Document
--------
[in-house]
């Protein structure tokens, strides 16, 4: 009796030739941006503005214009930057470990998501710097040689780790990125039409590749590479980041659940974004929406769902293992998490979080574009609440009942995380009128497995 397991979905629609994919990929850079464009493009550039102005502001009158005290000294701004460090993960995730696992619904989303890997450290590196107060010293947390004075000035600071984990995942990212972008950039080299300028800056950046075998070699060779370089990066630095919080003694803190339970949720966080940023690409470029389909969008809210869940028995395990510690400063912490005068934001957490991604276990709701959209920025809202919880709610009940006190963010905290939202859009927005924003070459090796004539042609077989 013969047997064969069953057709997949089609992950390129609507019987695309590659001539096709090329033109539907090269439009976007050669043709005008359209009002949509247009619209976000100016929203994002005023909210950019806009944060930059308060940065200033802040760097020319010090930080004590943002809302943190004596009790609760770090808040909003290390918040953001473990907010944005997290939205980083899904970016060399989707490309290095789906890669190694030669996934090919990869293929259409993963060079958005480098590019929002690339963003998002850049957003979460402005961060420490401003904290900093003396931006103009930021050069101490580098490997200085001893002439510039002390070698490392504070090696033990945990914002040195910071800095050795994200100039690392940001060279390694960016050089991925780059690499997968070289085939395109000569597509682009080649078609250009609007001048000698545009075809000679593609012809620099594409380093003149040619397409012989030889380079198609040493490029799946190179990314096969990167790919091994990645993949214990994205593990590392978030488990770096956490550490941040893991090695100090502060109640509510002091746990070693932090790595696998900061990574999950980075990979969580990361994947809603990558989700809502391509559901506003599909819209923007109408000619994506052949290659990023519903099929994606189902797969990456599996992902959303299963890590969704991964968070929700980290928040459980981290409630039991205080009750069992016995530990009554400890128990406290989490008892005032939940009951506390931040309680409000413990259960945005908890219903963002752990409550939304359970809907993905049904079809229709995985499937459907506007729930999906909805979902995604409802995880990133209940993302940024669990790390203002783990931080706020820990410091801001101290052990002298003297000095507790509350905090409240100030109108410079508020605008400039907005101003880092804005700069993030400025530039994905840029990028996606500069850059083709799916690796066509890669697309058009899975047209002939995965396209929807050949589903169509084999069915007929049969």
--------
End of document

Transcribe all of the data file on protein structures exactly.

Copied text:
[in-house]
């Protein structure tokens, strides 16, 4: 009796030739941006503005214009930057470990998501710097040689780790990125039409590749590479980041659940974004929406769902293992998490979080574009609440009942995380009128497995 397991979905629609994919990929850079464009493009550039102005502001009158005290000294701004460090993960995730696992619904989303890997450290590196107060010293947390004075000035600071984990995942990212972008950039080299300028800056950046075998070699060779370089990066630095919080003694803190339970949720966080940023690409470029389909969008809210869940028995395990510690400063912490005068934001957490991604276990709701959209920025809202919880709610009940006190963010905290939202859009927005924003070459090796004539042609077989 013969047997064969069953057709997949089609992950390129609507019987695309590659001539096709090329033109539907090269439009976007050669043709005008359209009002949509247009619209976000100016929203994002005023909210950019806009944060930059308060940065200033802040760097020319010090930080004590943002809302943190004596009790609760770090808040909003290390918040953001473990907010944005997290939205980083899904970016060399989707490309290095789906890669190694030669996934090919990869293929259409993963060079958005480098590019929002690339963003998002850049957003979460402005961060420490401003904290900093003396931006103009930021050069101490580098490997200085001893002439510039002390070698490392504070090696033990945990914002040195910071800095050795994200100039690392940001060279390694960016050089991925780059690499997968070289085939395109000569597509682009080649078609250009609007001048000698545009075809000679593609012809620099594409380093003149040619397409012989030889380079198609040493490029799946190179990314096969990167790919091994990645993949214990994205593990590392978030488990770096956490550490941040893991090695100090502060109640509510002091746990070693932090790595696998900061990574999950980075990979969580990361994947809603990558989700809502391509559901506003599909819209923007109408000619994506052949290659990023519903099929994606189902797969990456599996992902959303299963890590969704991964968070929700980290928040459980981290409630039991205080009750069992016995530990009554400890128990406290989490008892005032939940009951506390931040309680409000413990259960945005908890219903963002752990409550939304359970809907993905049904079809229709995985499937459907506007729930999906909805979902995604409802995880990133209940993302940024669990790390203002783990931080706020820990410091801001101290052990002298003297000095507790509350905090409240100030109108410079508020605008400039907005101003880092804005700069993030400025530039994905840029990028996606500069850059083709799916690796066509890669697309058009899975047209002939995965396209929807050949589903169509084999069915007929049969």